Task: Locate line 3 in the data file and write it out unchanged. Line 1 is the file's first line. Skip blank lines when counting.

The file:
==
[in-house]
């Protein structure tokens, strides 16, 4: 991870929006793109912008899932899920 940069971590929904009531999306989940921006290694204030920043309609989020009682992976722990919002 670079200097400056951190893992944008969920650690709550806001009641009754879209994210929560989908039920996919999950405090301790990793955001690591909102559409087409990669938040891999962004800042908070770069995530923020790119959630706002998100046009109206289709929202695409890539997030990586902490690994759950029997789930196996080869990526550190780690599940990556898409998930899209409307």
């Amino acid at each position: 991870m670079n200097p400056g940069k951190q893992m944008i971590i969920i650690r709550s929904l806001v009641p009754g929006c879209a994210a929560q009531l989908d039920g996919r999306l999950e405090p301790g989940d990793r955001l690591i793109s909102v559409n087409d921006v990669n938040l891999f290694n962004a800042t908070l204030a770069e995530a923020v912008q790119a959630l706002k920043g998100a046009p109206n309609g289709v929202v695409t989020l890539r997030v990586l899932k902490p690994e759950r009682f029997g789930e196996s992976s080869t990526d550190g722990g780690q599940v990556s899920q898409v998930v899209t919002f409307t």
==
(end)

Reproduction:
């Amino acid at each position: 991870m670079n200097p400056g940069k951190q893992m944008i971590i969920i650690r709550s929904l806001v009641p009754g929006c879209a994210a929560q009531l989908d039920g996919r999306l999950e405090p301790g989940d990793r955001l690591i793109s909102v559409n087409d921006v990669n938040l891999f290694n962004a800042t908070l204030a770069e995530a923020v912008q790119a959630l706002k920043g998100a046009p109206n309609g289709v929202v695409t989020l890539r997030v990586l899932k902490p690994e759950r009682f029997g789930e196996s992976s080869t990526d550190g722990g780690q599940v990556s899920q898409v998930v899209t919002f409307t």